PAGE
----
6. The Seashell and the Clergyman (1928)
This historic entry doesn’t really have much of a story to dissect. As with so many surrealist films, it doesn’t have a structural plot, but rather follows a set of strange visions of the titular Clergyman.
Many consider Luis Buñuel and Salvador Dali their film ‘Un Chien Andalou’ to be the first surrealist film, but even though that one is highly influential, it sadly overshadows The Seashell and the Clergyman which inspired Buñuel and Dali in using many similar filmmaking techniques. You could say this entry is the earliest surrealist film, but another, even older, entry a bit down this list begs to differ; as do many other films. Surrealism is something from all times, so it’s hard to pinpoint which filmmaker incorporated the style first.
What we do know for sure, is that, similar to Un Chien Andalou, Germaine Dulac’s 40-minute long surreal film is a highly influential one. For this reason, it’s a shame that not more people have had the pleasure experiencing it. Often, when talking about female surrealist-filmmakers, Maya Deren is the one that pops too mind first, but Germaine Dulac deserves just as much or arguably even more attention. The Seashell and the Clergyman is a great entry point in her intriguing filmography.
7. Sweet Movie (1974)
Sweet Movie follows two storylines. The first starts as Miss Canada wins the Miss World Virginity contest of 1984 and is awarded a marriage with a wealthy tycoon of the milk industry. On their honeymoon she realizes this marriage is not for her and she escapes her eccentric new husband and leaves to Paris. In Paris she becomes obsessed with El Macho, a Latin singer, and moves through a community of sodomy.
The second story follows Anna Planeta, a pedophile and killer whom makes candy in her boat on the canals of Amsterdam. She is involved in an affair with the sailor Potemkin as well as with many young boys, which she seduces with her candy.
Sweet Movie created a lot of controversy upon its release and was even banned in many countries and still is banned in some to this day. It seems that Yugoslavian director Dušan Makavejev wanted to search for the boundaries of obscenity in an experiment to push the limits of his audience’s endurance. With lots of trigger warnings in place, it’s a film only recommended for the ones that have the stomach and definitely a pass for the faint-hearted. It has moments of sexualizing things as feces and vomit and there’s implied child molestation, all used as a tool to shock, making the total picture a series of unforeseeable dread that will make you rethink why you started watching it in the first place.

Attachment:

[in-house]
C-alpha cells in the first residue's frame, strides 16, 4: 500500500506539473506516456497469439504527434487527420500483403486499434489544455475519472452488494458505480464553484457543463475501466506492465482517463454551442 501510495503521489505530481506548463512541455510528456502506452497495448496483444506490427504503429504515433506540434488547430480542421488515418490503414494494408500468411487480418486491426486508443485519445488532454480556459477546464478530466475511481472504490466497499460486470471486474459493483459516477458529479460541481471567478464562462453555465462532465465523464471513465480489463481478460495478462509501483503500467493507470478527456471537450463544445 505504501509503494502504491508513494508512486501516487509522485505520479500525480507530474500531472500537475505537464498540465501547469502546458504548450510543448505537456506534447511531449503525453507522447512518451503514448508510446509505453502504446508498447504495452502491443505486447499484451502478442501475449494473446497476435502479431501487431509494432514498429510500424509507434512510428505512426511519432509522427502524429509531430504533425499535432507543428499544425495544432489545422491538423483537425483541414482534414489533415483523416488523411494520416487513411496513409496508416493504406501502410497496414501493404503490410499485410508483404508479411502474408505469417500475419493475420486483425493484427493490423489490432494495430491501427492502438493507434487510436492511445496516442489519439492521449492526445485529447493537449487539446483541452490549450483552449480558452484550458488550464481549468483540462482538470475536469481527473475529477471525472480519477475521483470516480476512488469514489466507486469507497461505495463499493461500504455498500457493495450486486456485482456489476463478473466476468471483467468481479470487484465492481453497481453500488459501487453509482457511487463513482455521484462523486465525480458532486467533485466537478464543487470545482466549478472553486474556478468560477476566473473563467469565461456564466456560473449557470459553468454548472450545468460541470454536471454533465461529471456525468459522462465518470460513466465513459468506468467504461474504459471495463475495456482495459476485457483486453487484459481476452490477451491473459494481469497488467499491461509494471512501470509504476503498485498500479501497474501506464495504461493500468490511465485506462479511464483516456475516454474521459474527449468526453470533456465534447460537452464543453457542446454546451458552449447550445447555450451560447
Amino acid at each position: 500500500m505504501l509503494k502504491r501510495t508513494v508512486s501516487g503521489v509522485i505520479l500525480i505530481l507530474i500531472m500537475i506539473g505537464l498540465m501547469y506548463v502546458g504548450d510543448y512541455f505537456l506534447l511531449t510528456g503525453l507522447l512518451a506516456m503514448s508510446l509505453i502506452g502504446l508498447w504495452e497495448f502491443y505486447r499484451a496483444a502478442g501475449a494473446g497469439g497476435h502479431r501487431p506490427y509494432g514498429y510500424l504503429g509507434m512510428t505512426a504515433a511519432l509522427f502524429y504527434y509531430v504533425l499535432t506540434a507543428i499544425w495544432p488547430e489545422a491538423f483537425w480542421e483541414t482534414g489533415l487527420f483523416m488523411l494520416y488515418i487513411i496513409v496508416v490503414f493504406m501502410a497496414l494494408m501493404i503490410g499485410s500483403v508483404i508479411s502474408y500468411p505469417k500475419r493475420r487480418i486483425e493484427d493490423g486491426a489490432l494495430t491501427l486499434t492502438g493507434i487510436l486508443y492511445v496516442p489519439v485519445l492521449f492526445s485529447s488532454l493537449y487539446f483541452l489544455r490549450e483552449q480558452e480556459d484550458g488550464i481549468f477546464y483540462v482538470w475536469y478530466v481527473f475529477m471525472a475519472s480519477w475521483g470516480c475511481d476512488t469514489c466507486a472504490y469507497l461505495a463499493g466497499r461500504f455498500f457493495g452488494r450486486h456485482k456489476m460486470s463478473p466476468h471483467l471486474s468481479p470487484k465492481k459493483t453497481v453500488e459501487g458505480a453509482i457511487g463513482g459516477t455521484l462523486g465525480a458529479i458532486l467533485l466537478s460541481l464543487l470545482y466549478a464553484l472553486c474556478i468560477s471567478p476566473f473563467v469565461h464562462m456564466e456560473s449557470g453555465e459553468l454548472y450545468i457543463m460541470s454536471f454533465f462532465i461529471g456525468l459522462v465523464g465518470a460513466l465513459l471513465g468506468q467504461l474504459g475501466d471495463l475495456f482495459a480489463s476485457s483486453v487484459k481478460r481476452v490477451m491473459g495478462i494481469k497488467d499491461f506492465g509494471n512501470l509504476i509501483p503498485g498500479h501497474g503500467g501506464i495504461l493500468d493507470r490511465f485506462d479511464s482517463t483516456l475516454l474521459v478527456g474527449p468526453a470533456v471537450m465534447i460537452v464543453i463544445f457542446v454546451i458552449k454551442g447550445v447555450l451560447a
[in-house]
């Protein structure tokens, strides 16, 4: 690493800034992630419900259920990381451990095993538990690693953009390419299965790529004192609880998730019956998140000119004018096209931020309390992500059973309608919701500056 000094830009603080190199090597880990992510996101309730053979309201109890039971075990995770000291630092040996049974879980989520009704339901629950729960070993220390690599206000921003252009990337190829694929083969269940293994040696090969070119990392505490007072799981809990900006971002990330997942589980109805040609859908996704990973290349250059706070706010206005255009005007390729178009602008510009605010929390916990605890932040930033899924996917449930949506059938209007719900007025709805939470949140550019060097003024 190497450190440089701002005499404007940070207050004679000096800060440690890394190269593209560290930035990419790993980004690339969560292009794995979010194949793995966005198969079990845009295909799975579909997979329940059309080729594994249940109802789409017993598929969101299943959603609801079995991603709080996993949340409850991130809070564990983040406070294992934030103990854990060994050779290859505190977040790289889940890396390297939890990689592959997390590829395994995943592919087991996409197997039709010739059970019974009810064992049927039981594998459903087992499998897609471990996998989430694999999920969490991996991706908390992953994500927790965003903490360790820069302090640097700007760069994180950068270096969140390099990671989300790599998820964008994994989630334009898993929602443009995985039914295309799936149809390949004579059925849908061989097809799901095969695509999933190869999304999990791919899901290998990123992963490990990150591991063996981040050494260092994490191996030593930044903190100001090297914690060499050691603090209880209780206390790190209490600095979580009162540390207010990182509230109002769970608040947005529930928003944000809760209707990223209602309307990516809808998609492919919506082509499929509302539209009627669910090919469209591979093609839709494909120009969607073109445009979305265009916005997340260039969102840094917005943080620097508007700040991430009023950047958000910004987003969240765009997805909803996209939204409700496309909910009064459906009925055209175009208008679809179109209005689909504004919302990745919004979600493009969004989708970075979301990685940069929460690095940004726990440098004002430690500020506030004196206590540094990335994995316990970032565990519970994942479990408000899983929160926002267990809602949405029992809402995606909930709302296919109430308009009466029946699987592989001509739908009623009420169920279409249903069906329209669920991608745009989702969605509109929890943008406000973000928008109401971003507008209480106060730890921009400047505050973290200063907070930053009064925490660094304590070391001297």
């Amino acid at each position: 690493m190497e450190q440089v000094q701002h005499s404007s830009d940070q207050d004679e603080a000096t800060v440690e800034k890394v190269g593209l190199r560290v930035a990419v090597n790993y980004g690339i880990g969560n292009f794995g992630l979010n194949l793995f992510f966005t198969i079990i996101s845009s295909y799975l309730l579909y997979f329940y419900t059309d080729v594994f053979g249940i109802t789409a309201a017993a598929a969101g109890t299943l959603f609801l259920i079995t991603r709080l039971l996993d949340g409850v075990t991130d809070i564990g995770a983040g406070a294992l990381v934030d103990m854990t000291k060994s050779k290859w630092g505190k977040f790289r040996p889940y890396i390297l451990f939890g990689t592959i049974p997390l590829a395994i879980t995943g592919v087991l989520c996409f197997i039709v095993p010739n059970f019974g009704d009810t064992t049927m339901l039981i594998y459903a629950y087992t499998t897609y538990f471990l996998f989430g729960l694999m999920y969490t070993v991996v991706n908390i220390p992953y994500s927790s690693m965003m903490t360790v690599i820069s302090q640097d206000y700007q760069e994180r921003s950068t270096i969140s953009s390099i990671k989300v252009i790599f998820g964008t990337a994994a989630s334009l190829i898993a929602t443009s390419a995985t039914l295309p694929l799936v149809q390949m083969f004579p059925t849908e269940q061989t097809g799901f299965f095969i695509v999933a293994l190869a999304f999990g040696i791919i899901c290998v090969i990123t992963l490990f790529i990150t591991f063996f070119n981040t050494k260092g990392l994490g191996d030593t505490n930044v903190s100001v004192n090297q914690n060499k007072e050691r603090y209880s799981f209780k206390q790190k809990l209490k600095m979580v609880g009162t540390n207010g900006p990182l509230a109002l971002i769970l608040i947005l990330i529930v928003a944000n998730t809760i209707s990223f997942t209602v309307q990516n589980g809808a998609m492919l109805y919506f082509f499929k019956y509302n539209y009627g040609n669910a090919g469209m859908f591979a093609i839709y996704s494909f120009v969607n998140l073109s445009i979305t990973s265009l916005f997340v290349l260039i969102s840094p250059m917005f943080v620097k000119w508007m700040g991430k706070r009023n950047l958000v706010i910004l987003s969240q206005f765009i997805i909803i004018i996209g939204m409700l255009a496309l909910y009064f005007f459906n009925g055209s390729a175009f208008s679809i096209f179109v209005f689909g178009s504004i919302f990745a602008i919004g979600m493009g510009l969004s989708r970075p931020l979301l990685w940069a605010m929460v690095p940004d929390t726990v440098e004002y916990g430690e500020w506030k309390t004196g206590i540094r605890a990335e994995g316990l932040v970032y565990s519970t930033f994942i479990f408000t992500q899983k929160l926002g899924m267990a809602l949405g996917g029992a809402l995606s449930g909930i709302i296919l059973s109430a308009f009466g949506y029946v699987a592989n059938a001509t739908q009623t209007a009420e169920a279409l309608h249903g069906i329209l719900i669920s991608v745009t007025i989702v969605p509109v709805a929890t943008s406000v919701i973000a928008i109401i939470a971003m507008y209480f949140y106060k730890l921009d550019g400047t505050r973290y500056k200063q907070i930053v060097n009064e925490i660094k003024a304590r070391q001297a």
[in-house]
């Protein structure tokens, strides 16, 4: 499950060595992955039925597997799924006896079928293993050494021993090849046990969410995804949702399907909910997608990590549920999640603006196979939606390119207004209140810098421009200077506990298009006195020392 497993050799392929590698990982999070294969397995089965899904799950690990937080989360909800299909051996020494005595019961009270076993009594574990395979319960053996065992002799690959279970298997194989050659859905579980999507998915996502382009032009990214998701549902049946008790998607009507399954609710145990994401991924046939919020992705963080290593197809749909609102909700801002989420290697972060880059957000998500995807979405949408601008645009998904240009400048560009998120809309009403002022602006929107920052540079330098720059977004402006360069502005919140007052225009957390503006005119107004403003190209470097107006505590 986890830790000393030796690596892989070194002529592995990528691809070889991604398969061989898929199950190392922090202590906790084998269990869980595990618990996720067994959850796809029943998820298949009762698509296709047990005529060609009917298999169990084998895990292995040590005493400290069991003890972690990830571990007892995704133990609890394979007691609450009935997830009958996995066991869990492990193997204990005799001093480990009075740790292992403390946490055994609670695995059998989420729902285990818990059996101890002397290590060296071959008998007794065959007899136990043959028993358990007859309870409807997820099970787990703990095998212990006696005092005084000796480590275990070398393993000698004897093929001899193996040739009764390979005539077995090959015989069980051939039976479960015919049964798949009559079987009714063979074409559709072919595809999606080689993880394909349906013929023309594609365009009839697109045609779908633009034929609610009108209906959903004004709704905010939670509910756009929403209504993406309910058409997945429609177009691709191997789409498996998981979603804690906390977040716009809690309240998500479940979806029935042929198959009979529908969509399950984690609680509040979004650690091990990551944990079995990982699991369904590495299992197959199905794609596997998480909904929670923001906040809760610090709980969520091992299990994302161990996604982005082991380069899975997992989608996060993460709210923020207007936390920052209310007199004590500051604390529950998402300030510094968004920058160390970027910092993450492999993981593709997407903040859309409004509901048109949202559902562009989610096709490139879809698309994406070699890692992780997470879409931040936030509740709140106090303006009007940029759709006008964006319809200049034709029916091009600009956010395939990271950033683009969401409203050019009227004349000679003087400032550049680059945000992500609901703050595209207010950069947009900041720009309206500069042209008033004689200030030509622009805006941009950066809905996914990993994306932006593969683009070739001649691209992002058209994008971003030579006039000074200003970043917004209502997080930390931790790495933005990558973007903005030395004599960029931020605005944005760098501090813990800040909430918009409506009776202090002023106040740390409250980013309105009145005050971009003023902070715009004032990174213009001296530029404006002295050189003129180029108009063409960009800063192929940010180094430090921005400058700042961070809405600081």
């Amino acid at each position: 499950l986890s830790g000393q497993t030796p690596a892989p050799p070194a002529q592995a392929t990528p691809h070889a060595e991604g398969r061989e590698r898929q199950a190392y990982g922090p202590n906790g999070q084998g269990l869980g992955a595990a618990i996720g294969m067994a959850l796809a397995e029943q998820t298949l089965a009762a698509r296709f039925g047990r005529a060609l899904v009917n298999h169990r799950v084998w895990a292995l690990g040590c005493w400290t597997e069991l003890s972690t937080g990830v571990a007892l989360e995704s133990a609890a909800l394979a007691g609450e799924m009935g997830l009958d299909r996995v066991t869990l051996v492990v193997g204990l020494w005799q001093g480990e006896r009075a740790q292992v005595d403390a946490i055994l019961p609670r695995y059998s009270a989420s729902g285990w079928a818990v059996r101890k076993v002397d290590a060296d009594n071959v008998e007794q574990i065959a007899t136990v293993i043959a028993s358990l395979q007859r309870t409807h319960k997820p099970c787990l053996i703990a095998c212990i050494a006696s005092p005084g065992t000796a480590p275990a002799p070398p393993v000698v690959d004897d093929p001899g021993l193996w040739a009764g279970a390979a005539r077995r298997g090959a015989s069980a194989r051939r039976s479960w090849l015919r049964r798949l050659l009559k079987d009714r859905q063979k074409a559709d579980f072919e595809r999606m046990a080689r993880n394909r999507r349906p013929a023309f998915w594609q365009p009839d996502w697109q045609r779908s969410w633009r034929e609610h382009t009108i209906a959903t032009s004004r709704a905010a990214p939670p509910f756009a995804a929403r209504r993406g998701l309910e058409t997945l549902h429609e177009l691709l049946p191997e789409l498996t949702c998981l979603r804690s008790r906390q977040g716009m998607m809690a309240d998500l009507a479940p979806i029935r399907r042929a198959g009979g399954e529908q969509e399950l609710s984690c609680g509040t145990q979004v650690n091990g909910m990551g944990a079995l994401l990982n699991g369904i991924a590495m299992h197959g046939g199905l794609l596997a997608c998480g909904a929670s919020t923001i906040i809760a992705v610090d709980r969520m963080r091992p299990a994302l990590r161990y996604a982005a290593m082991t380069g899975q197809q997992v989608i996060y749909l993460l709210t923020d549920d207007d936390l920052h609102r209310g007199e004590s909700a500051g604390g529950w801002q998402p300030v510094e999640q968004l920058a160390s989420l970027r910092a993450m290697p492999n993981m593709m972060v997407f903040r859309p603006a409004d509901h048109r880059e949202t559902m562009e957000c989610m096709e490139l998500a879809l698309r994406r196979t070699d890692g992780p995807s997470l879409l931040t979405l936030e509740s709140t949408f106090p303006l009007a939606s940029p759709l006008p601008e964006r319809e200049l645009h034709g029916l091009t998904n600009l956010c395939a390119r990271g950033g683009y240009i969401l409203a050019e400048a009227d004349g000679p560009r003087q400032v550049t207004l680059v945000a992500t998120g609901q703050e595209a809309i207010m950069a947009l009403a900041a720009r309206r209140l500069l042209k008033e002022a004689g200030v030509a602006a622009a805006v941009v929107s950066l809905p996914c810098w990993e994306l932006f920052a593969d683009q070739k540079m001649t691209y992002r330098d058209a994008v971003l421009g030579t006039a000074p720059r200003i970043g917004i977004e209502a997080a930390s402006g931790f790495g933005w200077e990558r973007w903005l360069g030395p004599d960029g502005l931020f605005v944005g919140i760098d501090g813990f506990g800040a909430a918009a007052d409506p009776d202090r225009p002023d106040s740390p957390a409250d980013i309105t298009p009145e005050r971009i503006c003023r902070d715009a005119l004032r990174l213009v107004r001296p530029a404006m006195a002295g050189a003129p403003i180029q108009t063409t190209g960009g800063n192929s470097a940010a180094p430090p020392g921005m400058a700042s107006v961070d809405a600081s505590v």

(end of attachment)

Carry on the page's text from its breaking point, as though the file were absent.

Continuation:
8. The Strange Color of Your Body’s Tears (2013)
Hélène Cattet and Bruno Forzani have proved themselves masters of the genre film in the 21st century. With both their shorts and features like ‘Amer’ and ‘Let the Corpses Tan’ they pay homages to 60’s European genre cinema, most prominently to the Italian Giallo. Their films are heavily stylized and often cryptic in story. You could say their style is a big part of their substance.
In the perfectly titled ‘The Strange Color of Your Body’s Tears’, Dan, your regular businessman, comes home to find his wife missing. He quickly decides to go door to door by his neighbors’ apartments to try and find her. While being unsuccessful, he encounters tons of strange stories from his, sometimes eccentric, neighbors.
The plot, though loosely explained above, is rather non-existent, since Cattet and Forzani decide to focus more on stylization. They rather show than tell and they show a lot. It’s nightmarish, filled with symbolism, and very vague, all in the best possible way. It’s a film you’ll love or hate, but either way it will make you feel something and either way you’ll probably not regret watching it.
9. A Page of Madness (1926)
The newly hired janitor of an insane asylum is there with a double agenda; he wants to safe his wife who is committed to the institution after she attempted suicide.
A Page of Madness was lost for over forty years, before being rediscovered by its director Teinosuke Kinugasa in 1971. Since then the silent film is rereleased with a new score. It’s hard to believe the original film dates back to 1926, since its experimental filmmaking techniques and surrealistic approach were groundbreaking for its time. Kinugasa managed to make a film that perfectly captures one’s descent into madness by use of hallucinations and dreams some incomprehensible and some just horrifying. As many films on this list it excels in giving the audience a visually highly stylized experience that will leave you in awe.
10. Illusion Travels by Streetcar (1954)
We’ve dropped his name a few times in this article already, but an entire slot dedicated to him just felt necessary. Luis Buñuel is one of the most influential surrealistic filmmakers, being there at the birth of surrealist cinema with Un Chien Andalou (although we disputed this already when talking about The Seashell and the Clergyman). Not only did he make Un Chien Andalou, he also made countless more films, many of them surrealistic, that influenced many filmmakers to come. To name a few; The Discreet Charm of the Bourgeoisie, Belle de Jour, The Exterminating Angel, Viridiana and Los Olvidados all came from his brilliant mind.
Illusion Travels by Streetcar is one of the lesser known Buñuel films, but it has everything that a Buñuel film should have, a surrealistic tale and a politically loaded message most importantly. The film follows two municipal transit workers who hear the news of the beloved streetcar no. 133 retiring. With the news in mind they get drunk and decide to take her for a last joy-ride. This ride, however, ends up in a night-and-day long trip on which they encounter plenty of bizarre situations that prevents them from returning the car. Witty and clever and political as every Buñuel, this is one not to forget.